Stepping Forward – Part 1 of 3 on Fear

I am learning to step into my fear – to move forward through it.

My initial instinct when I begin to feel fear is to stop whatever is causing the fear – to move backward away from it.

Maybe if I bury it deep enough, it will just go away and disappear. This is what I hope anyways…that the fear will dissipate into nothingness, and I will be free to go about my business. I just need to ignore it and wait it out – wait for it to subside.

This is how fear paralyzes.

We won’t allow ourselves to engage it – to step forward into the fear. Instead we retreat and hope that it will just go away. Retreating gives us the desired result. The fear does subside. It is the quick, easy fix.

Ahhh…but it isn’t a fix, is it, sisters and brothers?

No.

When we retreat from our fear or bury it, we actually become imprisoned by it. By trying to control it and manage it, we actually are the ones who are being controlled and managed by the fear. It prevents us from moving forward where we feel we are called to go. It holds us bound where we are, or worse yet, it drives us backwards where we came from.

I am convinced that we are called forward in life.

The movement of life should always be forward – it should always be growth. Life is a movement forward…forward in personal growth and development, forward in faith, forward in questions and knowledge, forward in our relationships, forward in maturity and depth, forward continually. Each day should be a day of growth and learning.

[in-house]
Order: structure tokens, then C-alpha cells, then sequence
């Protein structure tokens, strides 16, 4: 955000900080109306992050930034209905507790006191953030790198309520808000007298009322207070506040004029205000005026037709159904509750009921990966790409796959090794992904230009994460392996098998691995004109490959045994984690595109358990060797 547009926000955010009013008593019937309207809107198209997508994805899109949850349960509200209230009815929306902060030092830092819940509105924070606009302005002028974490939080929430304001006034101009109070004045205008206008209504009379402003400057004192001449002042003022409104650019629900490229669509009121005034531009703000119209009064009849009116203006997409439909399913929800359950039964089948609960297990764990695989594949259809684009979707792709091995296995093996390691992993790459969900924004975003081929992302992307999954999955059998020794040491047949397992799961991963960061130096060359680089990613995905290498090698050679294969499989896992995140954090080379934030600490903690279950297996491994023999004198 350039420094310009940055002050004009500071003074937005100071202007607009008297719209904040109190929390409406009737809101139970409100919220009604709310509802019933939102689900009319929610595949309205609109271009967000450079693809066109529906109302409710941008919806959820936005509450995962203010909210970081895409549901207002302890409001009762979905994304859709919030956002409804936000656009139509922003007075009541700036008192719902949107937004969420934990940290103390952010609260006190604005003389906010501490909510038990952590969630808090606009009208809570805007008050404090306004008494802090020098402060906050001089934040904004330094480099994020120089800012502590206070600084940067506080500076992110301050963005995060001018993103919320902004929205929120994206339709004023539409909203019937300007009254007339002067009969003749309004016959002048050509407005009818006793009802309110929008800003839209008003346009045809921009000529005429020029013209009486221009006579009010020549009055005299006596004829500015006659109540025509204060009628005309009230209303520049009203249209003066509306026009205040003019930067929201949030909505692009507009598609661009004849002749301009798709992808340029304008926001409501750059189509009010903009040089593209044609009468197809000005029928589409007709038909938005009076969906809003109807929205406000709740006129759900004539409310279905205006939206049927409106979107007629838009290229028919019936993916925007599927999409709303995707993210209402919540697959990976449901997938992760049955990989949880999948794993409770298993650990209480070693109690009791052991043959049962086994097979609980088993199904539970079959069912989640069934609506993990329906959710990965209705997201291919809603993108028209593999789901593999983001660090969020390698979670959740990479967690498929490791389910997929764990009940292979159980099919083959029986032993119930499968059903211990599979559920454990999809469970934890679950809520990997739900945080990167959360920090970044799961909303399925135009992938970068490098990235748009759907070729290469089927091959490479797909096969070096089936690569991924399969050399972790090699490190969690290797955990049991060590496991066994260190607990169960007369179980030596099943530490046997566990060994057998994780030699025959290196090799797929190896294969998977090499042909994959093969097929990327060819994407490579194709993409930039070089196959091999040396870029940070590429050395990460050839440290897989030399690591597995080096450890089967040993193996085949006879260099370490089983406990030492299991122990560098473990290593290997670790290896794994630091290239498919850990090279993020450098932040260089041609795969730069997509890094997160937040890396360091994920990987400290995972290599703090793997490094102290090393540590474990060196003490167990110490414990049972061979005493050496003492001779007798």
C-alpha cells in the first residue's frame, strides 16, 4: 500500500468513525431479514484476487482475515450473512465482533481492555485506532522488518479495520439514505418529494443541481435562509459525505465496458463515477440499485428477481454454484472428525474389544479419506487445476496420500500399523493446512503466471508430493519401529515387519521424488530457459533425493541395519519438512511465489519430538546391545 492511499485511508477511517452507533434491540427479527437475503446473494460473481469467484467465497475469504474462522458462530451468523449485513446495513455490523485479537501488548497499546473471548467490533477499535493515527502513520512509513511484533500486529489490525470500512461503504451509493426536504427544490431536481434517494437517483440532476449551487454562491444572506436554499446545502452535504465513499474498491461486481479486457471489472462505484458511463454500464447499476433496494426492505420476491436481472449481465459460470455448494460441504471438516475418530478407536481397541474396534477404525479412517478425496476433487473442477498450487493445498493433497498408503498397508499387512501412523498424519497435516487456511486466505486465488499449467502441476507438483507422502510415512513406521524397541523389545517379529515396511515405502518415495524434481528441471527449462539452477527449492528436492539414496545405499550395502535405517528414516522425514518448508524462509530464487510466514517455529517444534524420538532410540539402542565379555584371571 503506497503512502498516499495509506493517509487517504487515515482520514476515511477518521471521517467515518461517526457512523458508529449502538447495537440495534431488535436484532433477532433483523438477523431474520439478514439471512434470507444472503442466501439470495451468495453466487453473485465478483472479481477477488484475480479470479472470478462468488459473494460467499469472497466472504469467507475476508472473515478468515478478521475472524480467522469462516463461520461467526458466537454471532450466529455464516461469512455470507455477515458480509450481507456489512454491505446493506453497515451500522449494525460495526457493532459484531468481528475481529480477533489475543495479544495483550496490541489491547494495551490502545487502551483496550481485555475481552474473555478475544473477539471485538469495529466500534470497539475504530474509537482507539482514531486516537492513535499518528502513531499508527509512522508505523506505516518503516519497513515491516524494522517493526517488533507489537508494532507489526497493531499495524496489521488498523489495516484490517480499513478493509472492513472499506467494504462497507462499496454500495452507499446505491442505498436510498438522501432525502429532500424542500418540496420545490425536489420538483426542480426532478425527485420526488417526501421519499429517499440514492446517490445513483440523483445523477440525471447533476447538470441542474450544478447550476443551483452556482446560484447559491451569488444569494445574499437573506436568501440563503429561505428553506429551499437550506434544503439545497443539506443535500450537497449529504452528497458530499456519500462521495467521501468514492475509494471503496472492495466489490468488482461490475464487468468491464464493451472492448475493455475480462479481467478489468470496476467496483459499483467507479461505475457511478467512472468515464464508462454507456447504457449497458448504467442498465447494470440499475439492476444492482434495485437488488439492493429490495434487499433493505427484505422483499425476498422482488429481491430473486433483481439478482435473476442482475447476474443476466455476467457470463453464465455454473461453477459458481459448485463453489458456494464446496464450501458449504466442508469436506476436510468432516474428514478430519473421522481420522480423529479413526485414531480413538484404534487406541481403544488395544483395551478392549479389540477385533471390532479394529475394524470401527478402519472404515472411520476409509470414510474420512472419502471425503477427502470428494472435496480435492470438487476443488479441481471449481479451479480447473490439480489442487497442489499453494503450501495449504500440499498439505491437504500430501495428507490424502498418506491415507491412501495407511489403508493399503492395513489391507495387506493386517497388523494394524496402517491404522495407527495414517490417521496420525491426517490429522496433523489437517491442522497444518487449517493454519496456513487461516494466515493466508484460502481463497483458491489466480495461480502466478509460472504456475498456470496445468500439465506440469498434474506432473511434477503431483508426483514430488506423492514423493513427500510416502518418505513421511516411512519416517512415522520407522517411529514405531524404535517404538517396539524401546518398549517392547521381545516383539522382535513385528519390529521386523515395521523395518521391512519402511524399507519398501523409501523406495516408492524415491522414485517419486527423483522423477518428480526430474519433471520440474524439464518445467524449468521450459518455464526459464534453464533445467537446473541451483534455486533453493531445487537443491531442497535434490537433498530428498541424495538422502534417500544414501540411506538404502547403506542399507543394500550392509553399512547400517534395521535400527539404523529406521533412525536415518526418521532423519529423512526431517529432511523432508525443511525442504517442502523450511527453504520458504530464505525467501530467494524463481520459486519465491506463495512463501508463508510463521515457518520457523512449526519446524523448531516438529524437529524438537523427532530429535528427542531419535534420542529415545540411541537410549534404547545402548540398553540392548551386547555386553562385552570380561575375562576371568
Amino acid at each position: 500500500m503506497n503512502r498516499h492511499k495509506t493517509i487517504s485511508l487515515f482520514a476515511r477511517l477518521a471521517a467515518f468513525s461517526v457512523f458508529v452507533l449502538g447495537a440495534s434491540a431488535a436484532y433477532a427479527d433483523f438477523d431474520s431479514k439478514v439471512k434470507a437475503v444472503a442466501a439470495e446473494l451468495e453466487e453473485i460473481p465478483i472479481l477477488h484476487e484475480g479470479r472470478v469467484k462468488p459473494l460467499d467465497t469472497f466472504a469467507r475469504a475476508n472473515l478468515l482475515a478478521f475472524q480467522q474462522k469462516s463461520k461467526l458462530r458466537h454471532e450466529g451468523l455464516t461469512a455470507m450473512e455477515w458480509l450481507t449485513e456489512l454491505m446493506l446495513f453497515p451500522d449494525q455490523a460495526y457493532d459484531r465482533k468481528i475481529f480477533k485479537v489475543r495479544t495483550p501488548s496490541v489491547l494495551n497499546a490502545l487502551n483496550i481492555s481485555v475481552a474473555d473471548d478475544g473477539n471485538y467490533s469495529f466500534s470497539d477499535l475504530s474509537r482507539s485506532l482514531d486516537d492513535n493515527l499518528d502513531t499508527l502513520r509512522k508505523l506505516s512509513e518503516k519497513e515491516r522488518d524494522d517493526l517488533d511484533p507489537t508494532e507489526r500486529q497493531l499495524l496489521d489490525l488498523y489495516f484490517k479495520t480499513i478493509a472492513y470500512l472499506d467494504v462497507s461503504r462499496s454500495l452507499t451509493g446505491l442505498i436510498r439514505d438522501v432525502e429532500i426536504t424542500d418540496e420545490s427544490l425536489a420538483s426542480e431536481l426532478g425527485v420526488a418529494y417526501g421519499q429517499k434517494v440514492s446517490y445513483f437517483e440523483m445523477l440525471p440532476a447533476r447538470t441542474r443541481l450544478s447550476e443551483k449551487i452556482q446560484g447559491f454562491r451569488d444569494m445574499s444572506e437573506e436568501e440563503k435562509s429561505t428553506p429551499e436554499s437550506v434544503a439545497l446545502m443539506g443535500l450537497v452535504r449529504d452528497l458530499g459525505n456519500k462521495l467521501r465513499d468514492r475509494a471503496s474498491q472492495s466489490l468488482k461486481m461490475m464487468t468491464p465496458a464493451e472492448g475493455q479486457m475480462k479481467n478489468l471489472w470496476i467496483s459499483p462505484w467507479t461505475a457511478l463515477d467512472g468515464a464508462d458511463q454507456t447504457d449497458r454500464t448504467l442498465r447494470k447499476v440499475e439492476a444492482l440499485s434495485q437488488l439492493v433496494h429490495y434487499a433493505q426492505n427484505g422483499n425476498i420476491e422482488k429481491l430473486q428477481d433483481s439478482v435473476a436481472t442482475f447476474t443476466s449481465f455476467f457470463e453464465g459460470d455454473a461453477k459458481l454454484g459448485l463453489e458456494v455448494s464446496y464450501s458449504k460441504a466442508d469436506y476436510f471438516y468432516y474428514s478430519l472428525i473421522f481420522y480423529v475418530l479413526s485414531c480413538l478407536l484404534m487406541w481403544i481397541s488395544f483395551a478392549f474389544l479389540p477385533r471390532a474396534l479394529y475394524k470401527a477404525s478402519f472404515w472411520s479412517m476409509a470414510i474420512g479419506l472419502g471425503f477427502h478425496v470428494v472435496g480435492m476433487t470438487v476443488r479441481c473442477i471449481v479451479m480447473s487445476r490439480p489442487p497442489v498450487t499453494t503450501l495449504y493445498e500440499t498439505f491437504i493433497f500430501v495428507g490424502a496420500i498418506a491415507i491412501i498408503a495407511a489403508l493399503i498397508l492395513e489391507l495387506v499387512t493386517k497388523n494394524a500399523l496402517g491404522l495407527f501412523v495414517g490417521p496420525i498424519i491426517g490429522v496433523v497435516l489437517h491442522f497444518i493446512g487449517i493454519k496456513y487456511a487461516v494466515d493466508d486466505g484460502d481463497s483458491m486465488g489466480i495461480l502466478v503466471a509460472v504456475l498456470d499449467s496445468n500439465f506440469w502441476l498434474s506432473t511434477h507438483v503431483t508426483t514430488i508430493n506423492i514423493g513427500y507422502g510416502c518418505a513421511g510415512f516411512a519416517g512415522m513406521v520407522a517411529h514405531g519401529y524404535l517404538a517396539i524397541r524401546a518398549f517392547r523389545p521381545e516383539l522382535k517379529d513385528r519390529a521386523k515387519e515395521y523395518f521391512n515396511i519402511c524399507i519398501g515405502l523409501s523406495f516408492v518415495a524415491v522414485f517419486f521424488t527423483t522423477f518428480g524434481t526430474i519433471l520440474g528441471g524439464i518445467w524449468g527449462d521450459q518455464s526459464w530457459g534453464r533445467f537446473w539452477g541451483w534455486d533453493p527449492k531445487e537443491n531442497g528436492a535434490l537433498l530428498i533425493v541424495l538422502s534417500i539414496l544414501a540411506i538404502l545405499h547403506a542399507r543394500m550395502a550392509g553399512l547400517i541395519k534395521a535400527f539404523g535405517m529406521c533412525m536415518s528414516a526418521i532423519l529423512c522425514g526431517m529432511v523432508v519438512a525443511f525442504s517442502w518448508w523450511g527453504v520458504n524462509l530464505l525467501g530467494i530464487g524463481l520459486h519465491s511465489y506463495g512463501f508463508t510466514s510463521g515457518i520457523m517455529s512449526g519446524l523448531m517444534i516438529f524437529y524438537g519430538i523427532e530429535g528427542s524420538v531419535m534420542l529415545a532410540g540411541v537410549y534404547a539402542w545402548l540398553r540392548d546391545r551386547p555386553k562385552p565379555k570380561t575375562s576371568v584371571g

Fear prohibits growth and questioning. Fear constricts. It builds walls. Fear chokes life and makes us small. It makes our minds small. It makes our hearts small. It makes our spirits small. It makes our very being small. When we shrink from our fear and retreat, we retreat inside of a box – a fortification that we think might keep us safe. In order to keep the fear out and at bay, we build our walls higher. We reinforce the gate so that it might not be breached. We may even dig a moat around our box, entrenching ourselves even more. When we really allow fear to take over we not only build defenses, but we start building offenses – tools to attack with. Tools we use to attack our fears. Tools we use to attack those whom we fear. Anything that will help keep our fear at bay.